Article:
Termination of Contract Without Valid Notice Is Illegal: Patna High Court

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The State is one of the most powerful institutions in the country. Not checking the actions of the state can lead to misuse of power. Judiciary once again asserted its duty as the watchdog of democracy by ensuring that the state did not misuse its powers.

Facts

The matter in hand is with respect to an agreement that a person entered on 27th September 2018 with the Superintending Engineering, NH Circle. It dealt with proper maintenance of NH-120 (181.465 km to 201.665km). The dispute arose based on the fact that the maintenance was not properly carried out even after the passage of 90 days. On 28th May 2019, the petitioner called for the termination of the contract citing Clause 23.2.1 of it.

After this, the petitioner and the respondents corresponded on grounds of forest clearance and site for construction work. The respondent finally terminated the agreement with the petitioner on 20th March 2020, stating that the petitioner failed to carry out the construction work, which was in spite of several opportunities. The respondent also issued a fresh tender that was in favour of another party.

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The matter of contention id the order the respondents had given. The order that was promulgated which was dated 15th October 2018 had terminated the engineering procurement and construction agreement dated and to forfeit performance bank guarantee and additional bank guarantee.

Order

The order stated that

“If the action is found to be arbitrary, the State cannot take a plea that the State and its functionary are free to act according to its own standard.”

The Court added,

“If the State was adamant to take action in terms of the agreement and terminate the agreement, there was no justifiable reason to deny termination of the agreement at the request of the petitioner.”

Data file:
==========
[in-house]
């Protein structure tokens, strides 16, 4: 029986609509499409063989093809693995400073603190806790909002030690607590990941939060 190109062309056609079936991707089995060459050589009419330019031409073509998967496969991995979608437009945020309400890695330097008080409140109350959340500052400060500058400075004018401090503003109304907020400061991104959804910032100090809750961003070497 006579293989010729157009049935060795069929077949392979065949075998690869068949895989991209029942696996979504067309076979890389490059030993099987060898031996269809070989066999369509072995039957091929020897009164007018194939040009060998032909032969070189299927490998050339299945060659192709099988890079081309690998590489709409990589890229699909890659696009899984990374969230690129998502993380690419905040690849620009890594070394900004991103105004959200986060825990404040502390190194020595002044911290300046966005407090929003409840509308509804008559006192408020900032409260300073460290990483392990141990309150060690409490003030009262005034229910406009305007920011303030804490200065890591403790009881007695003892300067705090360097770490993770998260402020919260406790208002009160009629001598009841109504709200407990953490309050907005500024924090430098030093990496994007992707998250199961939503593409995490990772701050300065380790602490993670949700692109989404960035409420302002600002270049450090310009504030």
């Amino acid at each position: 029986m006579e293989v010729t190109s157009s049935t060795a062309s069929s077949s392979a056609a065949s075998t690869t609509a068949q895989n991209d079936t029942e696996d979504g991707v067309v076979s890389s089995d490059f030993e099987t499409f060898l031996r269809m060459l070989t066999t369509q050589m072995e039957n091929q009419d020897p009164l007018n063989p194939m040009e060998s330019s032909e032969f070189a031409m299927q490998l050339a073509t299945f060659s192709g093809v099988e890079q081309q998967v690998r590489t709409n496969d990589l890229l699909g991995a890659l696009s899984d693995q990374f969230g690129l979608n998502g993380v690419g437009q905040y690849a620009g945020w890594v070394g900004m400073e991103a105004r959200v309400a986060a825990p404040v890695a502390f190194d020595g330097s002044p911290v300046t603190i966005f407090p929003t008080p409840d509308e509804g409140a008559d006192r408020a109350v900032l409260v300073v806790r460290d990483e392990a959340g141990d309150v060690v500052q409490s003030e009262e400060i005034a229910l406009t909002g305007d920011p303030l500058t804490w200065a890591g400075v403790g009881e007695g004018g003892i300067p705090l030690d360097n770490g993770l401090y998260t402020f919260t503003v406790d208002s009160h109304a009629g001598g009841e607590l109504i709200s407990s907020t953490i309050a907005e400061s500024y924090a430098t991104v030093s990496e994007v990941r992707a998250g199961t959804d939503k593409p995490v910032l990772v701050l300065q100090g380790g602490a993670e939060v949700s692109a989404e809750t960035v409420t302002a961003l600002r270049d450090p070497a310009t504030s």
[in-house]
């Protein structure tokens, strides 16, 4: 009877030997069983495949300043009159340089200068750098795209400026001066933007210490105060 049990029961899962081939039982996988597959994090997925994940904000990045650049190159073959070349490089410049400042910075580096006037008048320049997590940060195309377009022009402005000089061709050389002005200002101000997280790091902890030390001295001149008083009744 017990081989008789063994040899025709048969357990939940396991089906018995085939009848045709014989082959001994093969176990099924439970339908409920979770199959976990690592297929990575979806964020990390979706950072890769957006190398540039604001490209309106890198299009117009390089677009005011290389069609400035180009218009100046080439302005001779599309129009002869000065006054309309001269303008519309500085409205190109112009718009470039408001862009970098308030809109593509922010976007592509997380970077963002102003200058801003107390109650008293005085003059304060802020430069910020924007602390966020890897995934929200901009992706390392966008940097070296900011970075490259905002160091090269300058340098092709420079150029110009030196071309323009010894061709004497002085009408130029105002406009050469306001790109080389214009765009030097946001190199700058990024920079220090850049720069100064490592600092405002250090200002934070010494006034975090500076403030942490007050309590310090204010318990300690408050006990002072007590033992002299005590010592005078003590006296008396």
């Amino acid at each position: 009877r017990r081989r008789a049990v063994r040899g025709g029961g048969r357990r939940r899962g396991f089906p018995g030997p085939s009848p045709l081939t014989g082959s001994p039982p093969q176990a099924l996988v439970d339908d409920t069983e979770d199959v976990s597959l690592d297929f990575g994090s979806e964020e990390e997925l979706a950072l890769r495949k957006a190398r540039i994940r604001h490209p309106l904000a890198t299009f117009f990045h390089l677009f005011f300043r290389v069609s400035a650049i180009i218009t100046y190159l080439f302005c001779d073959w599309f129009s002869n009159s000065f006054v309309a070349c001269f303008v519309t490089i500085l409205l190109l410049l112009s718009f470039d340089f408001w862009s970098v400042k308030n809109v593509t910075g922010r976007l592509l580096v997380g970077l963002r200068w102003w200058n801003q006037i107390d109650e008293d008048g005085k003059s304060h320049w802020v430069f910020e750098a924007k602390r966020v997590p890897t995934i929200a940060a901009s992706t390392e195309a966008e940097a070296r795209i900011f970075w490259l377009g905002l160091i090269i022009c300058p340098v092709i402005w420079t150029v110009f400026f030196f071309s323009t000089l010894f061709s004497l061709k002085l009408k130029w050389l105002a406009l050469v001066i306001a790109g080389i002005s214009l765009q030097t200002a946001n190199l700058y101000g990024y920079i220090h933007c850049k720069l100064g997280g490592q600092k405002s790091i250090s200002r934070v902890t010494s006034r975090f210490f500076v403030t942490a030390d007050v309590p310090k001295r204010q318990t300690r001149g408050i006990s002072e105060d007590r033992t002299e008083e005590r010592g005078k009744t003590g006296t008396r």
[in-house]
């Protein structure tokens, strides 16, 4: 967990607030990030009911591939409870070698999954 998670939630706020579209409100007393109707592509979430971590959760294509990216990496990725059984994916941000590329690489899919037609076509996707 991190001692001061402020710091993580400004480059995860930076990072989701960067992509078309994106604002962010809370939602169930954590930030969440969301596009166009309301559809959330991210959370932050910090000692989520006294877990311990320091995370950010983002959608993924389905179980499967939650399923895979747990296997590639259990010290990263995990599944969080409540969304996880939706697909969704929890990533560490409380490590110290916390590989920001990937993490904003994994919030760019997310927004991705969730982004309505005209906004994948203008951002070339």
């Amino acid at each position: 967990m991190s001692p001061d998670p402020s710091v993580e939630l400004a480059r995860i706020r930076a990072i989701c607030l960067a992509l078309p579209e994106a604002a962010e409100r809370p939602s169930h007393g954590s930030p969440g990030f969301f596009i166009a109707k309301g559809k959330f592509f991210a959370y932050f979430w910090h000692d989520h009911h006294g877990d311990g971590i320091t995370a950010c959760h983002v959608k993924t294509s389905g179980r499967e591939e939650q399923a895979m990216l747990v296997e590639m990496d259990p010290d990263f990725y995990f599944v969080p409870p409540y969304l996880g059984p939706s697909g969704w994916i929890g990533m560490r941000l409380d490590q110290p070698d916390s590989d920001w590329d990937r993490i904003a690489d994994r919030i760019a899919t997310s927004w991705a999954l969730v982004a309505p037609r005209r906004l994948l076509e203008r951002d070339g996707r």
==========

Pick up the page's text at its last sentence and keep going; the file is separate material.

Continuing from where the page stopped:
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The Court while noting that the State had failed to comply with the 15-day notice period stated that

“The State is not a favourite litigant even in the commercial activities of the State its action is to be judged at the touchstone of Article 14 of the Constitution of India.”

The Court also added,

“State is not free to act according to its own standard.”

References

The Court referred to previous judgement while arriving at the said conclusion. This includes

Vitarelli v Seaton, a US case which placed the Court as a reliant authority and which stated that “State action had to be judged at the touchstone of the terms and conditions of the agreement”

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The Court also cited that judgement in the case of ABL International Ltd. v. Export Credit Guarantee Corporation of India, to prove maintainability and jurisdiction under the provisions of Article 226 of the Indian Constitution for arbitrary termination of an agreement or a contract.


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